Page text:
[Date Prev][Date Next][Thread Prev][Thread Next][Date Index][Thread Index]

Re: [seul-edu] Fw: Linux in schools?

Your situation sounds similar to mine. I set up a classroom lab from
scratch, with 14 machines now running and 9 more in the works. A few
1. Ask universities in your area if they have any old hardware to donate to
your school. You may catch one right after they've decided to upgrade. Even
if all they have are 486's, those are still OK for Linux. Cost=$0.
    You don't need a very powerful server if each client has its own hard
drive and does its own processing. All the server needs to furnish to the
clients is NIS (or equivalent) and perhaps NFS.
2. Search the net to see if there is a computer recycling organization in
your state. You may be able to get some free hardware there too.
3. You can get pieces and parts like NICs, hard drives, and so on pretty
cheap through such sources as ebay.
4. You only need one Internet conenction for a network like yours. I set up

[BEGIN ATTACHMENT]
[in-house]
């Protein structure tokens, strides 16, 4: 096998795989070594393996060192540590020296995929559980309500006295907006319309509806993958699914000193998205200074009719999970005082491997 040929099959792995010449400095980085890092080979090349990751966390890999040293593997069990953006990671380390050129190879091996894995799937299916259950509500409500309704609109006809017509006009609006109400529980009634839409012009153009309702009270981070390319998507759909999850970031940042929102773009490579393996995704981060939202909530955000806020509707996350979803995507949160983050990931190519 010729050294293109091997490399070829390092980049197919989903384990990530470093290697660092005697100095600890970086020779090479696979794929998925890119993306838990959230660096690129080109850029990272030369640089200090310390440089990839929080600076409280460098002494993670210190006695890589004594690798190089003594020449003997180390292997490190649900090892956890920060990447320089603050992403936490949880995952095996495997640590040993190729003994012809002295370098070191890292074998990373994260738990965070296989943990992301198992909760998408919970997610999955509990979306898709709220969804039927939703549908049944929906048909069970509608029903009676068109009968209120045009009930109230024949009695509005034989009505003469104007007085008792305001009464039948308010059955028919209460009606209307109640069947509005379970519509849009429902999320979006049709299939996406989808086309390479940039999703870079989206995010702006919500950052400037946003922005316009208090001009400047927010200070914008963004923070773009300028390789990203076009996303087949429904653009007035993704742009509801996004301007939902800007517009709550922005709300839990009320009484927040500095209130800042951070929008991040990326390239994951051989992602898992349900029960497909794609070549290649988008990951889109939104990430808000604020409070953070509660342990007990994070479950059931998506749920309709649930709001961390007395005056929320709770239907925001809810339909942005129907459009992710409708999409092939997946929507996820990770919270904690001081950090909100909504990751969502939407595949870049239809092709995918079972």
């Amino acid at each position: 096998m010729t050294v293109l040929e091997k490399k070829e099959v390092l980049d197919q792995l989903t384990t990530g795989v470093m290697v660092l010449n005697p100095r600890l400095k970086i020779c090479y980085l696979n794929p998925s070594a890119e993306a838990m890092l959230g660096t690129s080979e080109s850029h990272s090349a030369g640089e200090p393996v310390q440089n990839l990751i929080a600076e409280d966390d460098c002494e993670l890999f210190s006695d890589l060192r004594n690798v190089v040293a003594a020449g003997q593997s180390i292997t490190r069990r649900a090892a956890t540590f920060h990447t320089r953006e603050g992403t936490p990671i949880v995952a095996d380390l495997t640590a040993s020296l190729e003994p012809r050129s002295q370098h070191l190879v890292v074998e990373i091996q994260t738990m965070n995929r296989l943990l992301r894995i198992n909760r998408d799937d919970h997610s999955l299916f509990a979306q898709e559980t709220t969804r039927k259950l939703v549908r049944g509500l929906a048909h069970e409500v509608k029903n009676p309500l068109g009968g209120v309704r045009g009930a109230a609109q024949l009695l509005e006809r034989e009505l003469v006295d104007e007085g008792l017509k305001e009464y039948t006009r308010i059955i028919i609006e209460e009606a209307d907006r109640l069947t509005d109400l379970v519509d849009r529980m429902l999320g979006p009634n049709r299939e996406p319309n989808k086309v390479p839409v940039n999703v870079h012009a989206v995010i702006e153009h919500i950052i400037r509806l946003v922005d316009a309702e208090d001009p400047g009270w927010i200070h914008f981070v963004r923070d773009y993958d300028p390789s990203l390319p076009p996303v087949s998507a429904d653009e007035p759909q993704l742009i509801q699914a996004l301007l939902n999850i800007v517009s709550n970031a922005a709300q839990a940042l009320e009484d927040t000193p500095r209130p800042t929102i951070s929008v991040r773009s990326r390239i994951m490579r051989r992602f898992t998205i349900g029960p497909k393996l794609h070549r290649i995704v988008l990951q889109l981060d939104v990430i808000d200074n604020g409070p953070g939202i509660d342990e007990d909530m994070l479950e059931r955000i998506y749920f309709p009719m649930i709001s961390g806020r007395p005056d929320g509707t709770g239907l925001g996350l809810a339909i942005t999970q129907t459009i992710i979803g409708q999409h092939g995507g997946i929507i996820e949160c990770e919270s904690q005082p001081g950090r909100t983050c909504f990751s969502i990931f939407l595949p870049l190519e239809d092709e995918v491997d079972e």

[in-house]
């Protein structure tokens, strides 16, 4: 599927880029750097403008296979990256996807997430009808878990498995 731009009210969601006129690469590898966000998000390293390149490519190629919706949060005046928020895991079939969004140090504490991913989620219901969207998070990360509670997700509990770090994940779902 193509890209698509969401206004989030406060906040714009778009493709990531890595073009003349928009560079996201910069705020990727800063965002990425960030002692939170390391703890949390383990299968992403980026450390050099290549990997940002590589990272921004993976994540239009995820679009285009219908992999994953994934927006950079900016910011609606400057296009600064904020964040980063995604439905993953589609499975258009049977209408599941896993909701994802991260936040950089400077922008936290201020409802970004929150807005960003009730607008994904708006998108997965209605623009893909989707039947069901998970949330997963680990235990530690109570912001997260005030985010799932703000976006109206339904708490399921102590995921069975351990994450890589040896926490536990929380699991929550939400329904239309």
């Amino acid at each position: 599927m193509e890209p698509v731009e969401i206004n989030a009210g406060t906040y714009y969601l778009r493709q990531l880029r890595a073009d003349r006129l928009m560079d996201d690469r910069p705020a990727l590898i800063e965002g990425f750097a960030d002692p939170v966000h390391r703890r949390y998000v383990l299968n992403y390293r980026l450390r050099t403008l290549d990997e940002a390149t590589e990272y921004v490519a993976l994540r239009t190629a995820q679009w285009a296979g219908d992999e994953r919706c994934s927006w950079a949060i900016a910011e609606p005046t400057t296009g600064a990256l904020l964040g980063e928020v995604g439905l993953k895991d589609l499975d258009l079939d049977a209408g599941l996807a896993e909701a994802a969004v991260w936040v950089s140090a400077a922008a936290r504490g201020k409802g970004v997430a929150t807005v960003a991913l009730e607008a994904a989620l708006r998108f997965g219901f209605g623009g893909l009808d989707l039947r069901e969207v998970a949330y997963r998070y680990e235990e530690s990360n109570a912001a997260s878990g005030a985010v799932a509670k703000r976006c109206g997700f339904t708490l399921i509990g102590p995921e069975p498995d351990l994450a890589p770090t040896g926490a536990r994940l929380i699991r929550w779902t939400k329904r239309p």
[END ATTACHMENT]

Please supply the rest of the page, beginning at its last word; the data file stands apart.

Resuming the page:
a 486 as a router using Freesco. Any 486 with 16meg and a floppy drive will
5. Find out if there is a Linux user group in your area. Linux people
practically trip over themselves to help you.
6. Everybody has their own favorite distro. I like RedHat, but any of them
should work.
From personal experience, you can put together a pretty good network for
well under $1000.
Dave Prentice

-----Original Message-----
From: Douglas Loss <dloss@suscom.net>
To: seul-edu@seul.org <seul-edu@seul.org>
Date: Sunday, July 29, 2001 6:17 PM
Subject: [seul-edu] Fw: Linux in schools?

>On Sat, 28 Jul 2001, Karsten M. Self wrote:
>> To: Doug Loss <dloss@suscom.net>
>> From: "Karsten M. Self" <kmself@ix.netcom.com>
>> Subject: Linux in schools?
>> Doug:
>> I'm kicking around a few ideas, one of which is getting
>> involved in
>> educational GNU/Linux projects.  I know you've been highly
>> active in
>> SEUL, am wondering if you could kick me in some good
>> directions, those
>> being:
>>   - Active organizations doing this sort of thing,
>> particularly in
>>     California.
>>   - People involved in similar tasks.
>>   - Businesses which are partnering in similar efforts.
>>   - War stories and/or informational resources on what
>> does/doesn't
>>     work.
>> What I'm seeing right now are efforts to set up "a small
>> GNU/Linux lab
>> in a secondary school, 4-20 boxes, for a small budget, $1000 -
>> $
>> 50,000", thereabouts.  Not sure if this is enough to make a go
>> of, but
>> I'm willing to wing it.  Hoping that something bigger and/or
>> more
>> interesting might start showing up after a time.
>> Thoughts?
>> --
>> Karsten M. Self <kmself@ix.netcom.com>
>> http://kmself.home.netcom.com/